Last night I skyped with my family.

My nephew, now 3, managed to sit a little more peacefully in front of the camera.

In the past he would squirm and smash the camera off. His way of saying, Pay attention to me!

I bought him crayons, things to color, picture books to flip through, because mastering solitary activities is a comfort. He still likes to sit an adult down just to do things in their presence, though.

Even using the bathroom.

He intuits that bathrooming is a private activity, ie, he will ask for the door to be closed, but before that, he’ll invite you in first. Just in case.


banana tree

Summer 2015: crowding with family // I tend to be a solitary person but I am learning to leave solitude, because after a crowding my heart becomes a couple beats better at expanding and shrinking at will rather than at whim

// Photo notes: Fallen banana tree in the damp yard of my mother’s brother home in her hometown in Sitiawan, Malaysia

// here my mother’s family tapped rubber, had fruit trees, battled mosquitoes the size of eyes

shelving activities

Books I impulse-bought this past few days:

r. erica doyle’s proxy

Jeannette Winterson’s The Powerbook

Wendy Xu’s You Are Not Dead

Lucas de Lima’s Terraputa

A couple of other chaps and chaplets that have not yet arrived

What is this excitement? I want to write up compulsive loving descriptions of the experiences reading these incoming books–

“line breaks aren’t heart breaks”

Eight discourses between Myung Mi Kim and Divya Victor:


I have been sitting for a while with this really, really instructive (but not pedantic) dialog between two very wise and cool poets on poetics and hybridity and experimentation and appropriation and intertextuality and performance.


Divya Victor: What you’ve been saying about the usage of the term “hybridity” goes back to what we were saying about totalizing perception, totalizing a poetics. I like linking this up with what you said about process, and the use of source materials: there is no decision to use, it just couldn’t be helped. As I often say to my students: line breaks aren’t heartbreaks. Similarly, when you immigrate, it can’t be helped. That does not translate into a formal strategy. A strategy is something that can be helped. That’s what a strategy is: something deliberate used to create something else. Basically, my question is coming from a concern about a general trend in criticism that makes life experience (if I dare say that) into metaphors for writing.

Myung Mi Kim: I think this is a profound issue for me. This brings up important satellite questions about naming someone an experimental writer, avantgarde poet, and so on. How is it possible to render one’s actual, lived experience, one’s historical condition? Rather than saying “let’s just make it somehow akin to” … it seems to me that any sort of departure from the given is relegated to the “experiment.”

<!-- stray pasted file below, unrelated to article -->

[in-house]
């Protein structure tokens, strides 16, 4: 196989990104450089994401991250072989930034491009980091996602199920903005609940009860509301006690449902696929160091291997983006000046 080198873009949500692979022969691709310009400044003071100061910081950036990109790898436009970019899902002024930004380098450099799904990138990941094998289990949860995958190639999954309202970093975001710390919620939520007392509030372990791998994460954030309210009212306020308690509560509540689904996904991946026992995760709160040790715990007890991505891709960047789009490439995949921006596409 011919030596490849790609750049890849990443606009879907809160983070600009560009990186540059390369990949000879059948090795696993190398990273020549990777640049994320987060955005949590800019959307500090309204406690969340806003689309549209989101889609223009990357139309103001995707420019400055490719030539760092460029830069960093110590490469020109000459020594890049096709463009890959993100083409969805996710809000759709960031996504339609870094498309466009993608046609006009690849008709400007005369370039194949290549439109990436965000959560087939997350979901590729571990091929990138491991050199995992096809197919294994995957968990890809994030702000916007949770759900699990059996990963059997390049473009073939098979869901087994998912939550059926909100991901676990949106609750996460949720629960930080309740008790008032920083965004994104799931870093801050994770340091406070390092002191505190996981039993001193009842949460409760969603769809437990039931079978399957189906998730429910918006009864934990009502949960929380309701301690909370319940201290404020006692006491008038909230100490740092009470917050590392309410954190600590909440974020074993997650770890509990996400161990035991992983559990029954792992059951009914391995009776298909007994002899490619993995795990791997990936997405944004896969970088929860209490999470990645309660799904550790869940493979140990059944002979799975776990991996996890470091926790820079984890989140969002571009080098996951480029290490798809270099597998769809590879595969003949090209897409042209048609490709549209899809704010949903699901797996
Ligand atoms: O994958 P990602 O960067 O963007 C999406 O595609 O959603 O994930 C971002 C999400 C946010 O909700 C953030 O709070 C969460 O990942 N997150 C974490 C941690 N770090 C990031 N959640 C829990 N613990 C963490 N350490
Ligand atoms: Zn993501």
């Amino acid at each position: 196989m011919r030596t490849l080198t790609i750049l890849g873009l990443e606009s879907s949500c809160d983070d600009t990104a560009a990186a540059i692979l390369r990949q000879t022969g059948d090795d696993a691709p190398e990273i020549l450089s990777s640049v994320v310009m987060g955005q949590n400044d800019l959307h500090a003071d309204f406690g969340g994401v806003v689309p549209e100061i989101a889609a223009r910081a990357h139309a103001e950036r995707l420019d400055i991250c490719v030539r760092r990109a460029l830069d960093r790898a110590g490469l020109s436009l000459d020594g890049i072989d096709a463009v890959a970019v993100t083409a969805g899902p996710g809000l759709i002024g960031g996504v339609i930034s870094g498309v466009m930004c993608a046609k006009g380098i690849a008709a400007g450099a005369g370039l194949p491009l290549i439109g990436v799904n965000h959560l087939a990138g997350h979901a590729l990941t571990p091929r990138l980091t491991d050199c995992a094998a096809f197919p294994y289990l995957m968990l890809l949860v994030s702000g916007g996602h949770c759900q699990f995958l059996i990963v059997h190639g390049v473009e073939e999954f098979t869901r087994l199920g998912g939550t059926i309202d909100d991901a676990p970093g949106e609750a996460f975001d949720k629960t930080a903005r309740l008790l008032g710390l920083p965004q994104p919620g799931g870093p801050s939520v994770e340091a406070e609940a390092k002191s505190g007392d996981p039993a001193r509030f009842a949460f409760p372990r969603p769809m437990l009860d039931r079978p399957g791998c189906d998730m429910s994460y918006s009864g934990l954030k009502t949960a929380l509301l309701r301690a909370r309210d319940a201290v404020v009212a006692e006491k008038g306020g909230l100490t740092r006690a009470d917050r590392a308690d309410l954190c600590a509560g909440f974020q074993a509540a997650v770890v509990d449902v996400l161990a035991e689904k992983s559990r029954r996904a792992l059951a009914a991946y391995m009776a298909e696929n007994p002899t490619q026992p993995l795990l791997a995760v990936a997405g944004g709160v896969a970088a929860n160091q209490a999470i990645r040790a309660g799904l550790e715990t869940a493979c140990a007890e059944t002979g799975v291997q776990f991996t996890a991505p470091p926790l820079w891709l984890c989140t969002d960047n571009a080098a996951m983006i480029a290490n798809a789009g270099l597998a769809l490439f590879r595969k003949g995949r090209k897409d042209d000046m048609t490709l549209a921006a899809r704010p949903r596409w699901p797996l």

When I went to Korea, for the first time I realized in a resounding way something that I couldn’t sense in a US context — when someone would ask me “What’s happening in your work” — the quote-unquote “inscrutable,” or “experimental” — I could finally say “It’s not about that.” How can I find a way to indicate the actual experience when that experience doesn’t exist? There are no models, no modes, no form, no linguistic registers that are available. In a sense, you have to rework the entire continuum of language, form, prosody, whatever you’re drawn to as a poet. Saying that in a non-US context and having people say “Oh this is not a methodology, not a strategy, but that this comes out of a particular way in which there is no prior shape, no prior moment, no prior poetry or poetics that you can simply draw from.” You have to literally make it. Hand by hand, finger by finger, foot by foot. You have to make something that allows you, however uncomfortably or comfortably, to work that space — mentally, emotionally, historically, and culturally. Because nothing exists for how you are coming to your own condition.

It’s not, for me, a decision to “experiment.” But it is an “experiment” simply because it does not coalesce or does not hearken to what already exists. If that is what one means by “experiment,” OK then that is what I do. However, I am not necessarily working in the experimental tradition, or building on a genealogy of an experimental convention as it exits. One isn’t always taking adeparture from something that exists, one is making it for the first time.

Victor: I have an image of a guinea pig showing someone that part of its back with a patch of flesh charred and red with chemicals, saying “I am participating in this experiment. This is experimental.” The guinea pig is not in the position to ask the crafted questions or pose the hypothesis that the experiment then proves or disproves. My concern is that there is a distinct institutional privilege enacted in the ability to raise your hand and ask the right questions, to pose the likeable hypothesis that gets the funding. The access to this “ability” is problematic or compromised for some.